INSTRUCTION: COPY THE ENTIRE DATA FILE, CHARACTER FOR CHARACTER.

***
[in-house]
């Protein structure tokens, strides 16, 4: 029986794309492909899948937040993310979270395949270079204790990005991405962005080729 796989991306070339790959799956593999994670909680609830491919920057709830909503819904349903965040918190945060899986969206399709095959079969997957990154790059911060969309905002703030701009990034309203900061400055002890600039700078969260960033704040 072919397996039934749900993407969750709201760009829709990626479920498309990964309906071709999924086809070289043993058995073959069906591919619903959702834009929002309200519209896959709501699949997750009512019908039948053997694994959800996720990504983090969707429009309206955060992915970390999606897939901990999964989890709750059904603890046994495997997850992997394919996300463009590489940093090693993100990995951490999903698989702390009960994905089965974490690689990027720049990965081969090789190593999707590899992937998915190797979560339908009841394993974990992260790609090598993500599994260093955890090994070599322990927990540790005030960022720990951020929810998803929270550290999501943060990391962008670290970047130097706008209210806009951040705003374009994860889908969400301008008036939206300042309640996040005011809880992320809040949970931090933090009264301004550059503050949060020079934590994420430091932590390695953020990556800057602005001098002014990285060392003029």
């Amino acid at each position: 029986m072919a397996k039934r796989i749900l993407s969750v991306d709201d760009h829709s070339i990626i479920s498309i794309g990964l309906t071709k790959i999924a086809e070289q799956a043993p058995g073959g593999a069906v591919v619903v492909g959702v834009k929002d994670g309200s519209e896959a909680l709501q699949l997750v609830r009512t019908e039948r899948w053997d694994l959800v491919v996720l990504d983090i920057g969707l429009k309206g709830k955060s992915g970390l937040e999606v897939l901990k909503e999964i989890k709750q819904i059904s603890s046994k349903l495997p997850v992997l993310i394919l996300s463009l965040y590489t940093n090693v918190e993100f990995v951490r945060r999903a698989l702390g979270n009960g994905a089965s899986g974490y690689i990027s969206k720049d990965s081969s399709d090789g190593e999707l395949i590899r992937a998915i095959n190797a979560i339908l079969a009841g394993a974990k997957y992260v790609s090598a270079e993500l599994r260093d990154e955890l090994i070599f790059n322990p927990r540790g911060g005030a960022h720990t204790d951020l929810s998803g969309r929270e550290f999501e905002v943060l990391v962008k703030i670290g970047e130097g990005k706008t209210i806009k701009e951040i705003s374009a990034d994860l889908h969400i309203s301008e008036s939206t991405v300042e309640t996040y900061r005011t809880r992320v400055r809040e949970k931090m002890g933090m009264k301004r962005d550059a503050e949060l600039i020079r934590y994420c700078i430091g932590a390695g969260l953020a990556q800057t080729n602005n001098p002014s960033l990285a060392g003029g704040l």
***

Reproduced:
[in-house]
């Protein structure tokens, strides 16, 4: 029986794309492909899948937040993310979270395949270079204790990005991405962005080729 796989991306070339790959799956593999994670909680609830491919920057709830909503819904349903965040918190945060899986969206399709095959079969997957990154790059911060969309905002703030701009990034309203900061400055002890600039700078969260960033704040 072919397996039934749900993407969750709201760009829709990626479920498309990964309906071709999924086809070289043993058995073959069906591919619903959702834009929002309200519209896959709501699949997750009512019908039948053997694994959800996720990504983090969707429009309206955060992915970390999606897939901990999964989890709750059904603890046994495997997850992997394919996300463009590489940093090693993100990995951490999903698989702390009960994905089965974490690689990027720049990965081969090789190593999707590899992937998915190797979560339908009841394993974990992260790609090598993500599994260093955890090994070599322990927990540790005030960022720990951020929810998803929270550290999501943060990391962008670290970047130097706008209210806009951040705003374009994860889908969400301008008036939206300042309640996040005011809880992320809040949970931090933090009264301004550059503050949060020079934590994420430091932590390695953020990556800057602005001098002014990285060392003029």
């Amino acid at each position: 029986m072919a397996k039934r796989i749900l993407s969750v991306d709201d760009h829709s070339i990626i479920s498309i794309g990964l309906t071709k790959i999924a086809e070289q799956a043993p058995g073959g593999a069906v591919v619903v492909g959702v834009k929002d994670g309200s519209e896959a909680l709501q699949l997750v609830r009512t019908e039948r899948w053997d694994l959800v491919v996720l990504d983090i920057g969707l429009k309206g709830k955060s992915g970390l937040e999606v897939l901990k909503e999964i989890k709750q819904i059904s603890s046994k349903l495997p997850v992997l993310i394919l996300s463009l965040y590489t940093n090693v918190e993100f990995v951490r945060r999903a698989l702390g979270n009960g994905a089965s899986g974490y690689i990027s969206k720049d990965s081969s399709d090789g190593e999707l395949i590899r992937a998915i095959n190797a979560i339908l079969a009841g394993a974990k997957y992260v790609s090598a270079e993500l599994r260093d990154e955890l090994i070599f790059n322990p927990r540790g911060g005030a960022h720990t204790d951020l929810s998803g969309r929270e550290f999501e905002v943060l990391v962008k703030i670290g970047e130097g990005k706008t209210i806009k701009e951040i705003s374009a990034d994860l889908h969400i309203s301008e008036s939206t991405v300042e309640t996040y900061r005011t809880r992320v400055r809040e949970k931090m002890g933090m009264k301004r962005d550059a503050e949060l600039i020079r934590y994420c700078i430091g932590a390695g969260l953020a990556q800057t080729n602005n001098p002014s960033l990285a060392g003029g704040l």